643698
10/20/2014 - 14:04

The Spanish donation will go towards the purchase of wheat flour, barley, rice and nutritious food to supplement the basic food basket of the refugee population. In addition, it will cover the transportation costs of an in-kind contribution of 500 metric tons of sugar donated by the Government of Cuba.

"This contribution represents important support to refugees in Tindouf, who depend on foreign aid to survive," said Pedro M. Figueiredo, WFP representative in Algeria. "The commitment of stable donors such as Spain, who, for years have supported this WFP operation, is fundamental to meeting basic needs of food and nutrition of the Sahrawi refugees in Algeria," he added.

Since 2010, the Spanish Agency for International Cooperation for Development (AECID) has contributed US$12.3 million to WFP programmes in the refugee camps of Tindouf.

"Spain maintains access to food security through its support to WFP, support that has been maintained over the years," said Manuel Sánchez-Montero, head of Humanitarian Action of the Spanish Cooperation. "Also, in collaboration with WFP, Spain works to attract the attention of other donors to ensure coverage of the essential needs of the refugee population for almost 40 years in the Algerian Hamada."

WFP has thanked the Government of Spain for supporting its operations to fight hunger around the world and in particular its commitment to the food security of the refugee population of Western Sahara. In the context of the current operation, WFP provides 90,000 general food rations and an additional 35,000 rations to the most vulnerable, with a nutritional value equivalent to 2,166 kilocalories per day.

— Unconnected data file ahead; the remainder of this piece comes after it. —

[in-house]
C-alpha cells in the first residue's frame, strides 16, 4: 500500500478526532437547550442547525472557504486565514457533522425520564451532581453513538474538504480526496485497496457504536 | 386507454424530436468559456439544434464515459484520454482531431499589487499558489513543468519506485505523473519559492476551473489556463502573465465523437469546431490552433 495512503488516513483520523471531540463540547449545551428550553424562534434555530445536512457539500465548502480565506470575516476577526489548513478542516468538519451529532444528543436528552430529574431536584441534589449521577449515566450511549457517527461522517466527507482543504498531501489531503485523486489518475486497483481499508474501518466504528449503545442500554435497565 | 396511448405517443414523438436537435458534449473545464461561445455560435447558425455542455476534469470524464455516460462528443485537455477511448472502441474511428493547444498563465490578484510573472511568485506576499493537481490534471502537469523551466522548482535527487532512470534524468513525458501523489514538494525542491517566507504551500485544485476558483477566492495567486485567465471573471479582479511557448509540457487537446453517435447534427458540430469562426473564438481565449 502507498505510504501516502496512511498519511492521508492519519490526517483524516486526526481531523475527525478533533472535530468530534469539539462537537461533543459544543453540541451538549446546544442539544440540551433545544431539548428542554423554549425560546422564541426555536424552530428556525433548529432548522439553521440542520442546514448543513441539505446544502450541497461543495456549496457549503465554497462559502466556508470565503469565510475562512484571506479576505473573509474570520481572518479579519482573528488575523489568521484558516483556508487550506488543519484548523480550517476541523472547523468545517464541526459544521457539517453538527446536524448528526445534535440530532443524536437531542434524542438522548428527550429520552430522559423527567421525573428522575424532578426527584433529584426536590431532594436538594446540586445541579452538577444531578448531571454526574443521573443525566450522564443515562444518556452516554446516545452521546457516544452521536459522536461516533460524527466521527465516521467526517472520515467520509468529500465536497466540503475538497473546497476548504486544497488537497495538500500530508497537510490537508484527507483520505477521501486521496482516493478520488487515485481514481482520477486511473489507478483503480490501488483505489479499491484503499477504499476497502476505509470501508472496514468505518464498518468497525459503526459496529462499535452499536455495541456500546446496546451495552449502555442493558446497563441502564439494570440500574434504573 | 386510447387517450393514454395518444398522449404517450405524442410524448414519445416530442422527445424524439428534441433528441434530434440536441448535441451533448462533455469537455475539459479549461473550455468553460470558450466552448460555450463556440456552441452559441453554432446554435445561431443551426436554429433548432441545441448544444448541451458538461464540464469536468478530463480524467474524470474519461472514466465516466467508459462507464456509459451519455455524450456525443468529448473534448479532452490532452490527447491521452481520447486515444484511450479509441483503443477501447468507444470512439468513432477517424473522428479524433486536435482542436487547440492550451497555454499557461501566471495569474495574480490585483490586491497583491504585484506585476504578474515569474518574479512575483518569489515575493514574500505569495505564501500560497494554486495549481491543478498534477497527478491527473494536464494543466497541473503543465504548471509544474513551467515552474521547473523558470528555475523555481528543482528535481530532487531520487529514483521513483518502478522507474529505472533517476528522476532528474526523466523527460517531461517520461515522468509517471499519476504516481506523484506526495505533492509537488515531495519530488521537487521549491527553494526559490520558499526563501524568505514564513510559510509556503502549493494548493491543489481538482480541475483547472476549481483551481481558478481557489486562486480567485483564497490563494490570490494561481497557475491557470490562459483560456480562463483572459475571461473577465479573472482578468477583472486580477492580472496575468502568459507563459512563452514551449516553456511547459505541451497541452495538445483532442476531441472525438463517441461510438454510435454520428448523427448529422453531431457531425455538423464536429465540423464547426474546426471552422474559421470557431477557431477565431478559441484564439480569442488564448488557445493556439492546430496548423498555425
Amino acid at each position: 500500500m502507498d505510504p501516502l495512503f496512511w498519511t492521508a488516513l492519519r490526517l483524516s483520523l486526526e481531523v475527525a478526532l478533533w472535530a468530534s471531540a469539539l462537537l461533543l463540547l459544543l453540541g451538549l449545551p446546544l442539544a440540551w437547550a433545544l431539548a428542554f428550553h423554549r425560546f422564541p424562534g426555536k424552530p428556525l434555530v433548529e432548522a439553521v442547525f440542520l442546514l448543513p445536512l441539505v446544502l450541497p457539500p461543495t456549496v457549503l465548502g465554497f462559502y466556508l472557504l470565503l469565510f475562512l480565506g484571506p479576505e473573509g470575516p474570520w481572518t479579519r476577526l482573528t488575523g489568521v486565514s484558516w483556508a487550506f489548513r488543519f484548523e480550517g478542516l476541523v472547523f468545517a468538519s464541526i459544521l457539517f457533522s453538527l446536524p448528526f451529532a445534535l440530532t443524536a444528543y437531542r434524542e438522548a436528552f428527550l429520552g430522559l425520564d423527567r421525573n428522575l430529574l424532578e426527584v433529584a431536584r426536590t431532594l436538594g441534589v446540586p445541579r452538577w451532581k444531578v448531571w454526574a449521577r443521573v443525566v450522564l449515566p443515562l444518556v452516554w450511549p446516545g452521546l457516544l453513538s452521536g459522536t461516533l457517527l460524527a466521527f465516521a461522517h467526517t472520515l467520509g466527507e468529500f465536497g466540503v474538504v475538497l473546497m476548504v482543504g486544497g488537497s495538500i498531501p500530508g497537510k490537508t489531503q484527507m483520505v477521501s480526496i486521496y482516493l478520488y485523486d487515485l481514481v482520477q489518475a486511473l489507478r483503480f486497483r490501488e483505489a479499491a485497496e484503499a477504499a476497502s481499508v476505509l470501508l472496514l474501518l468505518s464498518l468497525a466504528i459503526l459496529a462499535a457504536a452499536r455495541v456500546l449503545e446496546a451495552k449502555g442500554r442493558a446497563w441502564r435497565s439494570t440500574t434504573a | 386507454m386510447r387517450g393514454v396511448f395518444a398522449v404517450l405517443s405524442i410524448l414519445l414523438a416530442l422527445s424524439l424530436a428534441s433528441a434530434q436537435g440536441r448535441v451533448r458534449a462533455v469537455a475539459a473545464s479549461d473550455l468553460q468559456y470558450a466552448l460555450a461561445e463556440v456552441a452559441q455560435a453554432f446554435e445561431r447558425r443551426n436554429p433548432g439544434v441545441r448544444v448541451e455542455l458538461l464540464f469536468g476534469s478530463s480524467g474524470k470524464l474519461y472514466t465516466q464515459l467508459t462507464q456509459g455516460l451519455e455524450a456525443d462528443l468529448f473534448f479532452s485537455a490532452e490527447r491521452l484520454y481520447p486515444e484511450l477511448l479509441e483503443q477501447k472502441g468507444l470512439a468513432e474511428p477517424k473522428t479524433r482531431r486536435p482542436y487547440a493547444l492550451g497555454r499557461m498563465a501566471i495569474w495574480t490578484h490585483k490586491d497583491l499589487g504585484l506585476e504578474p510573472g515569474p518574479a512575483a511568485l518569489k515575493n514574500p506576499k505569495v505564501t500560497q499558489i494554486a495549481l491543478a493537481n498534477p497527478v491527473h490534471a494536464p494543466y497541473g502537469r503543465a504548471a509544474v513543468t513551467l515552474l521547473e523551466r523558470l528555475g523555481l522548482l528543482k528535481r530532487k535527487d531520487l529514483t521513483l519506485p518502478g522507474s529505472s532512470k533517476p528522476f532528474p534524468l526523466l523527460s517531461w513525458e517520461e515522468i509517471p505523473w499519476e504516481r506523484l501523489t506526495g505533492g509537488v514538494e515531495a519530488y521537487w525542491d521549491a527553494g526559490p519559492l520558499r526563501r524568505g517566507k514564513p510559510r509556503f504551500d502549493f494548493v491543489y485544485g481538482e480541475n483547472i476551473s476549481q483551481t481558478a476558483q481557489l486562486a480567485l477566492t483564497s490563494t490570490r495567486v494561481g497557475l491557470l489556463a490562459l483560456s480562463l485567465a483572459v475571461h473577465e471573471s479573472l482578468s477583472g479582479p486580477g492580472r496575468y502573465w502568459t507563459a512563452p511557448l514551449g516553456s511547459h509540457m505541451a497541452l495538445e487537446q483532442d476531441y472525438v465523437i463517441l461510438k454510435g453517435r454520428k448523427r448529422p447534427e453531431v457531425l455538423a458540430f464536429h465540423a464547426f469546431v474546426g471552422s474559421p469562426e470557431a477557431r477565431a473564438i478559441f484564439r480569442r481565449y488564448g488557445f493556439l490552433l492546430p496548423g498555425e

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WFP is the world's largest humanitarian agency fighting hunger worldwide, delivering food in emergencies and working with communities to build resilience. In 2013, WFP assisted more than 80 million people in 75 countries.

Visite:
www.wfp.org/es
http://www.facebook.com/ProgramaMundialdeAlimentos
http://twitter.com/wfp_es

For more information, please contact (email: firstname.lastname@wfp.org):  
María Gallar, PMA/Algiers, Tel +213 770930339
Lucía Fernánez, PMA/Madrid, +34 672 068 169

 

ALGIERS / MADRID – The UN World Food Programme (WFP) has received a contribution of EUR 1.5 million from the Government of Spain to provide food assistance to the Saharawi refugee camps in Tindouf in western Algeria.

643693
10/20/2014 - 09:38
Responding to Emergencies

This substantial and timely contribution will be divided equally between the three countries, enabling WFP to purchase vital food supplies - mainly rice, lentils or yellow peas, and blended fortified cereals -  for emergency rations for more than  300,000 people for one month, as well as specialised  nutrition products to help prevent malnutrition.